Other issues

Other reciprocating rod lift issues exist that can lead to premature sucker rod failure. Pump tagging (fully stroking the pump-in) sends significant compressive stress and loads through the rodstring at every pumping cycle. Other nature-induced complications in the rod lift system that negatively affect the sucker rodstring include fluid pounding, gas pounding, slug flow and intermittent stuck pumps, among others. Instances of compression are impossible to avoid and undeniably present within the system.

In all instances of the above, sucker rod flex, compression and/or buckling cause drastic increases in stress along the sucker rod, sometimes far greater than peak tensile stresses predictive software computes during the upstroke when fluid is lifted.

Compression can cause buckling or instability in the sucker rodstring, creating high stresses found at rigid areas along the sucker rod body. These high stresses create micro-fractures in the surface of the steel rod that propagate and lead to a guaranteed eventual rod part.

For a slick, unguided sucker rod, bending moments and micro-fractures occur at the transition point from the forged upset down to the primary sucker rod body diameter. For guided sucker rods, bending moments and common rod failure locations occur at the edges of sucker rod guides where the rod is held rigid and centered in the tubing.

A drastic increase in sucker rod life can occur if these instances of compression are controlled and accommodated. Compression is not necessarily problematic when sucker rod instability is alleviated, preventing the bending moments and high-tensile stresses during compression instances.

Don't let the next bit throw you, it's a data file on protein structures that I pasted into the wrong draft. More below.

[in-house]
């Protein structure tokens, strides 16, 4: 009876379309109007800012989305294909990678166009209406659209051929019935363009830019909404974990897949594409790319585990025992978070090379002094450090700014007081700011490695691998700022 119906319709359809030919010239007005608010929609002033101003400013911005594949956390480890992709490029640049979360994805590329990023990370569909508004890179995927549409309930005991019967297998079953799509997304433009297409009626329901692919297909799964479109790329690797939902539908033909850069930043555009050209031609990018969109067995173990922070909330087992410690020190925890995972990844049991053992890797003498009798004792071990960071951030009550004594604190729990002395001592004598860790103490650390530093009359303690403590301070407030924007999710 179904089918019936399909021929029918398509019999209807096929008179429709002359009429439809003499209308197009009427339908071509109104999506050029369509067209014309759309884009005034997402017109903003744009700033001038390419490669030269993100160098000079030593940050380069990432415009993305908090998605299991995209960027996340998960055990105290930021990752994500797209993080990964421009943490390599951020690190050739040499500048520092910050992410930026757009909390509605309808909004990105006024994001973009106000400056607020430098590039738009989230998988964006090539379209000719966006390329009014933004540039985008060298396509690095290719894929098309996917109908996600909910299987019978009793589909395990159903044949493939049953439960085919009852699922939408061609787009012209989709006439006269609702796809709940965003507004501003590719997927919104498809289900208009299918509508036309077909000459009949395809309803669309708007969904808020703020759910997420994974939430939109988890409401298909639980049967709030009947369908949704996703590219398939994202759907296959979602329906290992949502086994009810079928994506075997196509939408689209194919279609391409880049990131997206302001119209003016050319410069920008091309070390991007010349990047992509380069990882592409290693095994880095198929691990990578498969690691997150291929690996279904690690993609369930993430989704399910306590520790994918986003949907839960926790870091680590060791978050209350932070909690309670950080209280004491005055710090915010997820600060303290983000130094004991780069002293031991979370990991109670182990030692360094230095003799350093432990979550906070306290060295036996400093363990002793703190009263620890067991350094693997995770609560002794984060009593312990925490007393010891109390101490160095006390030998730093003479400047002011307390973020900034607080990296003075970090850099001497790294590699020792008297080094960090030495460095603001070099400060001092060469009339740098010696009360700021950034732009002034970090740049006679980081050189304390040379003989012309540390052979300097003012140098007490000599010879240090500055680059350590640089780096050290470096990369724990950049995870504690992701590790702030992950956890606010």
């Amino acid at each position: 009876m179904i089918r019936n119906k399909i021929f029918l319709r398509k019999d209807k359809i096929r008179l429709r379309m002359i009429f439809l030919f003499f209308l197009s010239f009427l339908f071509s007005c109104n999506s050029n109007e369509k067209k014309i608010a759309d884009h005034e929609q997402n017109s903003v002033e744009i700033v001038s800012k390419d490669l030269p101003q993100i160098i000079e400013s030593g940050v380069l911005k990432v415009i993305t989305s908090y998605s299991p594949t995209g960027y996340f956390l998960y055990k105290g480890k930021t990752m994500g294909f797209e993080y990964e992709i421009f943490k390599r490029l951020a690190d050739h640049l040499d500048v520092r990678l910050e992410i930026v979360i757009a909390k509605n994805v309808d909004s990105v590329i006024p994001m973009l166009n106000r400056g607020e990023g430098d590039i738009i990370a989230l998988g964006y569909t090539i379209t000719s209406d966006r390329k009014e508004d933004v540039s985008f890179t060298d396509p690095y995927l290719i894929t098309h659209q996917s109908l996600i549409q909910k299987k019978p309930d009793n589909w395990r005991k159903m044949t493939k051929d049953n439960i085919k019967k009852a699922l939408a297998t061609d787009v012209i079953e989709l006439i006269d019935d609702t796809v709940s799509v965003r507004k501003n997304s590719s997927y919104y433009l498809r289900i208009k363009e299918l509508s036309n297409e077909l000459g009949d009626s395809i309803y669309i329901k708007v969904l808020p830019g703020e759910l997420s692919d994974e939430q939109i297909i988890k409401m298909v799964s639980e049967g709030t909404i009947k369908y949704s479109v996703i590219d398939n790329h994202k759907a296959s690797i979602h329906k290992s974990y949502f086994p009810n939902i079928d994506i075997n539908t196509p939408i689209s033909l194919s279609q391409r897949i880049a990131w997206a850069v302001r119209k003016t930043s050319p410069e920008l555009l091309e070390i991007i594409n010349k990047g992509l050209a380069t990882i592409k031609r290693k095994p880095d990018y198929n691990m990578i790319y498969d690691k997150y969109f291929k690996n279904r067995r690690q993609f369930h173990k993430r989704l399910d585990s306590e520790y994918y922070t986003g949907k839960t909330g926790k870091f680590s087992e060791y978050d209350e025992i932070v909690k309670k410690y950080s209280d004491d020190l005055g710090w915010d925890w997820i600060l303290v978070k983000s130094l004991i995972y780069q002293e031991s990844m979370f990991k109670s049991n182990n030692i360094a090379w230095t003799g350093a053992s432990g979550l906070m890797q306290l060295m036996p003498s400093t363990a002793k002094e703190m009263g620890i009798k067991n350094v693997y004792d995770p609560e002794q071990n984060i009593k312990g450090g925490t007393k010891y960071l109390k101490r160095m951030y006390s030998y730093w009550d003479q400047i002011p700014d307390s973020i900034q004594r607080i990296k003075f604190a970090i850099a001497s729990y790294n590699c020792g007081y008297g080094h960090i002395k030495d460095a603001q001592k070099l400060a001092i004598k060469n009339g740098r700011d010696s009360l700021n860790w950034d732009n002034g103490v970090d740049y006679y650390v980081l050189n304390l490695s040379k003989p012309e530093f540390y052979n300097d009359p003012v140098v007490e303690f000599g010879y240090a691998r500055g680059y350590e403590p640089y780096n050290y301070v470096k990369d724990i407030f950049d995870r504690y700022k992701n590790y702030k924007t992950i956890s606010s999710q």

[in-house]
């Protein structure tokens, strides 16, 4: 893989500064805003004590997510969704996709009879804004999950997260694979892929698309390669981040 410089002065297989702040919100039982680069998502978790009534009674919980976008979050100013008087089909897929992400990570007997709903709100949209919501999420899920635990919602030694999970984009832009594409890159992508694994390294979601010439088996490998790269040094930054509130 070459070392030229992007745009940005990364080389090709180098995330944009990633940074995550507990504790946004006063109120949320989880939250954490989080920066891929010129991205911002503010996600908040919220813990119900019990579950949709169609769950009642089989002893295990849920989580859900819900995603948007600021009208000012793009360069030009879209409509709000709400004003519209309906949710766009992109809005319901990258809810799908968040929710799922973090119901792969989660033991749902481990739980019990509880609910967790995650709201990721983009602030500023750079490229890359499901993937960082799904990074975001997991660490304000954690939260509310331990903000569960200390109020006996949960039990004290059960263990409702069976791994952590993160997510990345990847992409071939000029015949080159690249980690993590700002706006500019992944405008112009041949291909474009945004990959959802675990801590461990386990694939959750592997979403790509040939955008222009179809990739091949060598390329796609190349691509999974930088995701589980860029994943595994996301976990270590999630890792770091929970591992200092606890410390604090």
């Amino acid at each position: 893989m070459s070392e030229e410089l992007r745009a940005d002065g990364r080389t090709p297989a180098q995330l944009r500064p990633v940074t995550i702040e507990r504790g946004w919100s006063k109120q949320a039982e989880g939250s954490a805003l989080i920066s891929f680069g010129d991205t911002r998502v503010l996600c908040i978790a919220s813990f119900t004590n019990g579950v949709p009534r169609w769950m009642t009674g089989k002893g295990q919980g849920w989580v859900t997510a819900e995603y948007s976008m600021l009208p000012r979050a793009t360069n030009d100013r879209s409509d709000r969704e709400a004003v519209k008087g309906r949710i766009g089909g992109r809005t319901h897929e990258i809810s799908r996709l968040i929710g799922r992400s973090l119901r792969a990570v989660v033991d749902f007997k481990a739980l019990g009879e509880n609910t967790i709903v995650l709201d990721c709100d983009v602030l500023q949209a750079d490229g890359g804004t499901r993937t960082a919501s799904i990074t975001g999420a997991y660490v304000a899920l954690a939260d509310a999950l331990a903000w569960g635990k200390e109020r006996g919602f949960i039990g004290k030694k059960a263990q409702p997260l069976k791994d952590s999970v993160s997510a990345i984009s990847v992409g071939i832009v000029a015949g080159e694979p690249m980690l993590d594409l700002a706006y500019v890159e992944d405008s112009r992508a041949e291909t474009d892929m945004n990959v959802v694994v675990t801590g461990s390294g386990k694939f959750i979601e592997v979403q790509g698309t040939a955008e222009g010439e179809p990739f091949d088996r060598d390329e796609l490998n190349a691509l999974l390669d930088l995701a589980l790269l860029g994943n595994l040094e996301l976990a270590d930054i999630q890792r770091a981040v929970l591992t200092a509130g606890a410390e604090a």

Specs of the centralizer

The Black Mamba provides constant centralization and reinforcement of the sucker rod over an extended length. The plastic centralizer features a single-fin design, helically wrapping around the sucker rod up to 36 inches in length.

When compression occurs, the rod is held co-axially in alignment with the production tubing. Bending moments are eliminated as the sucker rod can flex and move, yet the rod is still centralized when in the rodstring is operating as intended in tension. If compression exceeds the critical buckling load of The Black Mamba two per, three per or four guides per rod configuration, it is best to utilize Black Mamba Rod Lift’s fully guided sucker rod molded as seven guides per rod. The engineering and reinforcement of the rod and centralizer assembly increases the sucker rod’s critical buckling load (the peak compressive load before instability, e.g., buckling occurs) beyond what is possible in a rodstring design. Peak compressive load potential is mostly equal to the weight of the rodstring above the sucker rod in question.

Case study

This year multiple operators in the Permian Basin have installed The Black Mamba in modern horizontal wells of which rod pumping with prior practices and rod guides have been problematic. With this technology, sucker rodstring dynamics are ideal; complete axial compliance exists between the sucker rod and tubing. Optimizing the rod design and controlling the string from top to bottom provides minimal noise in load cell readings and downhole dynamometer card generation. Surface and downhole testing have validated the success of the seven per guided sucker rod, ideal for areas of known negative loading.

Operators can pump the curve with confidence, setting the downhole pump beyond the kickoff point allowing greater pump fillage and reduced pump-off time. Utilized as a replacement for traditional legacy sucker rod guides, The Black Mamba can be substituted for traditional guided sucker rods and eliminate the need for heavy sinker bars and costly stabilizer bars, providing superior sucker rodstring protection and control at a reduced cost.